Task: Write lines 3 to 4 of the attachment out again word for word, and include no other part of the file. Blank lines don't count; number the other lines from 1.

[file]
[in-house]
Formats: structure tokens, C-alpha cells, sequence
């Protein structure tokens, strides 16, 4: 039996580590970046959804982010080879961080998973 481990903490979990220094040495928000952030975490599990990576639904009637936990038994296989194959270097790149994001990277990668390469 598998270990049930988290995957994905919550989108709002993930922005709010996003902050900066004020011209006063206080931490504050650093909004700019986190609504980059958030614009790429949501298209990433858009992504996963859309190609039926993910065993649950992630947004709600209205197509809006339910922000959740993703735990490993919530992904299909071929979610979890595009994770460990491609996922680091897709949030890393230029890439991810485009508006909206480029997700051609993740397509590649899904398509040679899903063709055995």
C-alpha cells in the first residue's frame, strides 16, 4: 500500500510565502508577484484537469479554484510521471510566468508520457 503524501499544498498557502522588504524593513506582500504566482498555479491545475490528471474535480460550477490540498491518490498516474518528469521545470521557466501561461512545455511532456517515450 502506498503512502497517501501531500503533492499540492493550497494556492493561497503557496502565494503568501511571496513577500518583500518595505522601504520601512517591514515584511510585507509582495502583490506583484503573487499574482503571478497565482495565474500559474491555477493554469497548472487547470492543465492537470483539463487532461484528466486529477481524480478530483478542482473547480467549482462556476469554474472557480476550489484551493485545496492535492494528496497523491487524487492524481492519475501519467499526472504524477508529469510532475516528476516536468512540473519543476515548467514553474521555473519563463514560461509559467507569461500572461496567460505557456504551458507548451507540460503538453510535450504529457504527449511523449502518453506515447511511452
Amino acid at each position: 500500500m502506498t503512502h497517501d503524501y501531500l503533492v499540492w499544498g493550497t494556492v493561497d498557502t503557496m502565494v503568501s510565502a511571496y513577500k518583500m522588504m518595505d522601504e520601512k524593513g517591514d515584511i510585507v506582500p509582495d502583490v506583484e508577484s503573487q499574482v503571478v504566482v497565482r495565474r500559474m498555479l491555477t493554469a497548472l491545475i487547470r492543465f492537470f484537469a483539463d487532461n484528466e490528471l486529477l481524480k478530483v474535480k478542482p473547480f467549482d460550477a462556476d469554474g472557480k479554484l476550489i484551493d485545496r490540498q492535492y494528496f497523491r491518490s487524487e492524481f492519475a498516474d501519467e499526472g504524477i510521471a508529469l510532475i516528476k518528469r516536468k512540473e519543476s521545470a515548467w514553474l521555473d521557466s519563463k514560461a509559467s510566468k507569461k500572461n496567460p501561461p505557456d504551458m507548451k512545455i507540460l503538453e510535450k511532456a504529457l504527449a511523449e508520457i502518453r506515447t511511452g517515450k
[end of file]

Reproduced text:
């Protein structure tokens, strides 16, 4: 039996580590970046959804982010080879961080998973 481990903490979990220094040495928000952030975490599990990576639904009637936990038994296989194959270097790149994001990277990668390469 598998270990049930988290995957994905919550989108709002993930922005709010996003902050900066004020011209006063206080931490504050650093909004700019986190609504980059958030614009790429949501298209990433858009992504996963859309190609039926993910065993649950992630947004709600209205197509809006339910922000959740993703735990490993919530992904299909071929979610979890595009994770460990491609996922680091897709949030890393230029890439991810485009508006909206480029997700051609993740397509590649899904398509040679899903063709055995």
C-alpha cells in the first residue's frame, strides 16, 4: 500500500510565502508577484484537469479554484510521471510566468508520457 503524501499544498498557502522588504524593513506582500504566482498555479491545475490528471474535480460550477490540498491518490498516474518528469521545470521557466501561461512545455511532456517515450 502506498503512502497517501501531500503533492499540492493550497494556492493561497503557496502565494503568501511571496513577500518583500518595505522601504520601512517591514515584511510585507509582495502583490506583484503573487499574482503571478497565482495565474500559474491555477493554469497548472487547470492543465492537470483539463487532461484528466486529477481524480478530483478542482473547480467549482462556476469554474472557480476550489484551493485545496492535492494528496497523491487524487492524481492519475501519467499526472504524477508529469510532475516528476516536468512540473519543476515548467514553474521555473519563463514560461509559467507569461500572461496567460505557456504551458507548451507540460503538453510535450504529457504527449511523449502518453506515447511511452